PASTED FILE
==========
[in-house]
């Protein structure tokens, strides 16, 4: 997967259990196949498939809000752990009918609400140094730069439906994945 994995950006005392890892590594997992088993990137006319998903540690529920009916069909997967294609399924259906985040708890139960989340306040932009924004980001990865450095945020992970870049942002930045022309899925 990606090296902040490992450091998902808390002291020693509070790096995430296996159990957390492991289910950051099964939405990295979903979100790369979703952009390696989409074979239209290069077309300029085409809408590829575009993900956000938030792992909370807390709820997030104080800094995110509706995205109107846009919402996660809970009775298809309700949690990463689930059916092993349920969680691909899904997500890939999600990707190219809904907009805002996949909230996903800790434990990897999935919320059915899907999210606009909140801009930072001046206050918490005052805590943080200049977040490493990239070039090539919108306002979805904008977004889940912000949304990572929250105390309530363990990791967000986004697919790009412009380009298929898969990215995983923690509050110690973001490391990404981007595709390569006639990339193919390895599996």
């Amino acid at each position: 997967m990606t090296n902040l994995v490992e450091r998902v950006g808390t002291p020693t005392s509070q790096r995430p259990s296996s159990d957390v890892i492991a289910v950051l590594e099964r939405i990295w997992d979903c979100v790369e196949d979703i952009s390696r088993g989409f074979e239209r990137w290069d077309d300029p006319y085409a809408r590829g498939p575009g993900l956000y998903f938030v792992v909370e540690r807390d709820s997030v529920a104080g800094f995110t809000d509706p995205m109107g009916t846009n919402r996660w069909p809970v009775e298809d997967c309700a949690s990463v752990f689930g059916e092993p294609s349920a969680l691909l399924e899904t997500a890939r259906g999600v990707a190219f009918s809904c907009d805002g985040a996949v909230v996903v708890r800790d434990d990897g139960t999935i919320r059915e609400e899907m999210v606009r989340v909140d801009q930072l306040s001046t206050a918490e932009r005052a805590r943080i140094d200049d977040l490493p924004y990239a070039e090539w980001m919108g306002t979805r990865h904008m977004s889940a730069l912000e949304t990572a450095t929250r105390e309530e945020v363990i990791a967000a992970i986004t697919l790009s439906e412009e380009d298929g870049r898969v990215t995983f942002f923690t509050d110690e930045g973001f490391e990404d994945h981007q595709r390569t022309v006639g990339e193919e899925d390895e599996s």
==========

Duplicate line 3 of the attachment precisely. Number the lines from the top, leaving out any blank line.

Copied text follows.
């Amino acid at each position: 997967m990606t090296n902040l994995v490992e450091r998902v950006g808390t002291p020693t005392s509070q790096r995430p259990s296996s159990d957390v890892i492991a289910v950051l590594e099964r939405i990295w997992d979903c979100v790369e196949d979703i952009s390696r088993g989409f074979e239209r990137w290069d077309d300029p006319y085409a809408r590829g498939p575009g993900l956000y998903f938030v792992v909370e540690r807390d709820s997030v529920a104080g800094f995110t809000d509706p995205m109107g009916t846009n919402r996660w069909p809970v009775e298809d997967c309700a949690s990463v752990f689930g059916e092993p294609s349920a969680l691909l399924e899904t997500a890939r259906g999600v990707a190219f009918s809904c907009d805002g985040a996949v909230v996903v708890r800790d434990d990897g139960t999935i919320r059915e609400e899907m999210v606009r989340v909140d801009q930072l306040s001046t206050a918490e932009r005052a805590r943080i140094d200049d977040l490493p924004y990239a070039e090539w980001m919108g306002t979805r990865h904008m977004s889940a730069l912000e949304t990572a450095t929250r105390e309530e945020v363990i990791a967000a992970i986004t697919l790009s439906e412009e380009d298929g870049r898969v990215t995983f942002f923690t509050d110690e930045g973001f490391e990404d994945h981007q595709r390569t022309v006639g990339e193919e899925d390895e599996s």